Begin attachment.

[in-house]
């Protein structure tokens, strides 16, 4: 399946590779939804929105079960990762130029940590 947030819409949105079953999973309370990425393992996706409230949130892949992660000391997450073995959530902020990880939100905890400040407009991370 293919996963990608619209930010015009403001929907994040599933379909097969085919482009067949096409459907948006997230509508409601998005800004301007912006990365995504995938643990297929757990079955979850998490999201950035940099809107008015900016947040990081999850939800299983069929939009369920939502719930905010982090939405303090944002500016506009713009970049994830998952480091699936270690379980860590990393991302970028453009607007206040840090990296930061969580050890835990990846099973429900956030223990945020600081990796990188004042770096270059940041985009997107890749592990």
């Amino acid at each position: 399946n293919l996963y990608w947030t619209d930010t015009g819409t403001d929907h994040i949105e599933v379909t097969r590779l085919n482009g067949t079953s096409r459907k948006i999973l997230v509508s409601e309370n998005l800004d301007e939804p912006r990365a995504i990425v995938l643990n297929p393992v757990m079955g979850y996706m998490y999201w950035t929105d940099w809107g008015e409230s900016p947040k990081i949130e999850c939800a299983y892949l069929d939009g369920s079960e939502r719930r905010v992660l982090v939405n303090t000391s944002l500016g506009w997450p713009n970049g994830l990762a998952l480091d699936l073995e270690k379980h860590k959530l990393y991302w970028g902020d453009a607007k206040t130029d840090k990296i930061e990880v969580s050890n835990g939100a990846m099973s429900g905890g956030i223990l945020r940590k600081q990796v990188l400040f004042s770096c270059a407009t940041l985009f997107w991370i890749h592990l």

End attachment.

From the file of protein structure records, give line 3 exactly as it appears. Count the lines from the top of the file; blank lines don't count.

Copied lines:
């Amino acid at each position: 399946n293919l996963y990608w947030t619209d930010t015009g819409t403001d929907h994040i949105e599933v379909t097969r590779l085919n482009g067949t079953s096409r459907k948006i999973l997230v509508s409601e309370n998005l800004d301007e939804p912006r990365a995504i990425v995938l643990n297929p393992v757990m079955g979850y996706m998490y999201w950035t929105d940099w809107g008015e409230s900016p947040k990081i949130e999850c939800a299983y892949l069929d939009g369920s079960e939502r719930r905010v992660l982090v939405n303090t000391s944002l500016g506009w997450p713009n970049g994830l990762a998952l480091d699936l073995e270690k379980h860590k959530l990393y991302w970028g902020d453009a607007k206040t130029d840090k990296i930061e990880v969580s050890n835990g939100a990846m099973s429900g905890g956030i223990l945020r940590k600081q990796v990188l400040f004042s770096c270059a407009t940041l985009f997107w991370i890749h592990l």